The month-end optimism echoed in everything from a tech-stock rally in Hong Kong to firmer iron ore prices in Singapore and a stronger South African rand. Beyond the China-themed assets however, markets were muted with currencies trading within a range and stocks paring gains. Idiosyncratic stories came to the fore with investors watching Turkish assets for the impact of last week’s interest-rate hike and Hungary on its upcoming decision.
Despite a rebound, emerging-market equities are heading for the worst August since 2015, the year traders remember for an unexpected devaluation of the yuan that sparked global panic. This time, China is using some of the tricks from the same playbook it used then: authorities asked mutual funds not to become net sellers of stocks after a selloff erased $1 trillion from shareholder wealth. Such moves didn’t help eight years ago and some traders speculate they won’t now.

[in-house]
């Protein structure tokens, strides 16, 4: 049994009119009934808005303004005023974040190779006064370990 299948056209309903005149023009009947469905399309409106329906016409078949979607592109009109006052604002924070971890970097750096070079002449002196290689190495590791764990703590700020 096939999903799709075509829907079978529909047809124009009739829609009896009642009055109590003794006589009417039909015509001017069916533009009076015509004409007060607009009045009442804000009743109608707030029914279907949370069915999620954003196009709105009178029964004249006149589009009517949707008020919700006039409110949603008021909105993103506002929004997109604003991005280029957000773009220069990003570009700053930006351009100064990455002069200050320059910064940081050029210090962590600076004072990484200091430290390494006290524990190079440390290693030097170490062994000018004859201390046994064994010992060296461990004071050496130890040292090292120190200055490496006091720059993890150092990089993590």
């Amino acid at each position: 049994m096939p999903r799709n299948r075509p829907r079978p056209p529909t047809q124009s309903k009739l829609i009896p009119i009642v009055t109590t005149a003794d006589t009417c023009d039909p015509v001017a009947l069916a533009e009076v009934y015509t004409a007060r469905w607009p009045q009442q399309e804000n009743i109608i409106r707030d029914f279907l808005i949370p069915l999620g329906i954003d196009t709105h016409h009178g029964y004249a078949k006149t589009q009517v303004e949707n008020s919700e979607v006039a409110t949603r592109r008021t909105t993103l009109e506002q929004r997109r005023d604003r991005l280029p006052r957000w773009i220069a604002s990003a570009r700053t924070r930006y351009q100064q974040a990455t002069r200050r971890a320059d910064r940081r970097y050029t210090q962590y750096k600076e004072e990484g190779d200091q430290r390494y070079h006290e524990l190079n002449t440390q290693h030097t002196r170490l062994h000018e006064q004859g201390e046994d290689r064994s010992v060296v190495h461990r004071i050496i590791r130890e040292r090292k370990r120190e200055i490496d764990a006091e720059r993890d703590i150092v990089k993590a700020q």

Continuing hopes for stimulus from China are helping investors to take advantage of cheaper valuations that resulted from this month’s selloff. Emerging-market stocks trade at a forward price-earnings ratio of 11.8 times, below their five-year average of 12.3. The yield sovereign dollar bonds reached the highest since November on Aug. 21 and has been easing since.
Meanwhile, economists surveyed by Bloomberg reduced their forecast for growth this year in the world’s second-biggest economy, to 5.1% from 5.2% seen earlier.
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